Gain, Loss, and Two-State Modeling

Gain, Loss, and Two-State Modeling Gain and loss, calculated from the upside and downside portions of return distributions, play a pivotal role in the two-state model. A two-state economy possesses a universal gain-loss ratio (G/L) for all assets that is related to the ratio of state prices and to the familiar risk-neutral probabilities. This paper derives many asset pricing properties in a two-state context and shows the role of gain and loss. Applied to bonds, for example, risky debt yields depend directly on both G/L and a bond's potential loss. Using S&P 500 data over a 72-year period, the market has priced an Arrow-Debreu security in the gain state at approximately $0.36, while the Arrow-Debreu security in the loss state has been priced at $0.61. Historically, the S&P 500's expected gain is about three times its expected loss. http://www.deepdyve.com/assets/images/DeepDyve-Logo-lg.png Review of Quantitative Finance and Accounting Springer Journals

Gain, Loss, and Two-State Modeling

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Publisher
Springer Journals
Copyright
Copyright © 2002 by Kluwer Academic Publishers
Subject
Finance; Corporate Finance; Accounting/Auditing; Econometrics; Operation Research/Decision Theory
ISSN
0924-865X
eISSN
1573-7179
D.O.I.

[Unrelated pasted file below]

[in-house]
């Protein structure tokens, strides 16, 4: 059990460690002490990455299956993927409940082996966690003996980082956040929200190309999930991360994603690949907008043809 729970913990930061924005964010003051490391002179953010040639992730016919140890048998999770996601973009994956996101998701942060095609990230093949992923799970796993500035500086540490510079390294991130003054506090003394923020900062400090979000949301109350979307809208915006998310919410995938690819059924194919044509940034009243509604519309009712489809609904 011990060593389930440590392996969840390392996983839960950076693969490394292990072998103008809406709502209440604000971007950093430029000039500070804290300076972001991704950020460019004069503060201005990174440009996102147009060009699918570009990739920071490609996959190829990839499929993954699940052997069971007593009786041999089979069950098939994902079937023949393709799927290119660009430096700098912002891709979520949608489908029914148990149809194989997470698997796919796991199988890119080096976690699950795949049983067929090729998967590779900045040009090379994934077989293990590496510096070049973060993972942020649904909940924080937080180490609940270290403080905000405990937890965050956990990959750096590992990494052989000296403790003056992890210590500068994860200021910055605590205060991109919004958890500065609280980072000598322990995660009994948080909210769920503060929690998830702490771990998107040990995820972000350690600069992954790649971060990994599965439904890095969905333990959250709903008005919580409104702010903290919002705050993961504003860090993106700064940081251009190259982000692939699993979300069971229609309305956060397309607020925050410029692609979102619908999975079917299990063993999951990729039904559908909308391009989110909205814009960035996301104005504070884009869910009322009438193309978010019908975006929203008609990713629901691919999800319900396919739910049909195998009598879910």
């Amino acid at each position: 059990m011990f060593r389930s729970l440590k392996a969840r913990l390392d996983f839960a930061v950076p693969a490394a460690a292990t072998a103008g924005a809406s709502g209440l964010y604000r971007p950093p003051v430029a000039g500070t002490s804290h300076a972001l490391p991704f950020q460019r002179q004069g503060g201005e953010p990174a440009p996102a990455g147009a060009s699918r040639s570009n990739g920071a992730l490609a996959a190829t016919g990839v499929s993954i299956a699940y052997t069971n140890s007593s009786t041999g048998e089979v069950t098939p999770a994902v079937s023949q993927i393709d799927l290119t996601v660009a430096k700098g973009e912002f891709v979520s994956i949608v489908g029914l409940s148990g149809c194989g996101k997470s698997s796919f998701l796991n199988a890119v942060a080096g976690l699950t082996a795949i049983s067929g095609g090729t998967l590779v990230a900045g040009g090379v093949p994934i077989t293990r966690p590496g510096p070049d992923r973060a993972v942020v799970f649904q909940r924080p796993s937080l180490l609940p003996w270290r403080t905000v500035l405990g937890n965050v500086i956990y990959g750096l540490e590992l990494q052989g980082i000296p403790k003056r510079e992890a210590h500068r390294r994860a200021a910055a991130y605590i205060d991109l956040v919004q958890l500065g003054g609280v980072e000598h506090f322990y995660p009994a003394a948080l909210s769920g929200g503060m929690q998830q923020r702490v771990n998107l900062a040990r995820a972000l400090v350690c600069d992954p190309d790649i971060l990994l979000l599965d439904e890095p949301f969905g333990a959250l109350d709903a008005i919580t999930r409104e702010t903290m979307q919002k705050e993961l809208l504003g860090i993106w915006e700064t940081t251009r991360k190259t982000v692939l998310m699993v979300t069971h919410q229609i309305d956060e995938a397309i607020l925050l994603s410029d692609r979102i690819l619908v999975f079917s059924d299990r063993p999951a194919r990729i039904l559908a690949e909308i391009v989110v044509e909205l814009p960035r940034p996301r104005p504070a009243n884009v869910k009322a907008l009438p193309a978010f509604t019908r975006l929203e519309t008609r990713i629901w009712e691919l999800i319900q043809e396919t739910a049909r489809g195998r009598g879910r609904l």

10.1023/A:1013810211622
Publisher site
See Article on Publisher Site

Abstract

Gain and loss, calculated from the upside and downside portions of return distributions, play a pivotal role in the two-state model. A two-state economy possesses a universal gain-loss ratio (G/L) for all assets that is related to the ratio of state prices and to the familiar risk-neutral probabilities. This paper derives many asset pricing properties in a two-state context and shows the role of gain and loss. Applied to bonds, for example, risky debt yields depend directly on both G/L and a bond's potential loss. Using S&P 500 data over a 72-year period, the market has priced an Arrow-Debreu security in the gain state at approximately $0.36, while the Arrow-Debreu security in the loss state has been priced at $0.61. Historically, the S&P 500's expected gain is about three times its expected loss.

Journal

Review of Quantitative Finance and AccountingSpringer Journals

Published: Oct 13, 2004

References

  • Investment Policy, Optimality, and the Mean-Variance Model
    Baron, D. P.

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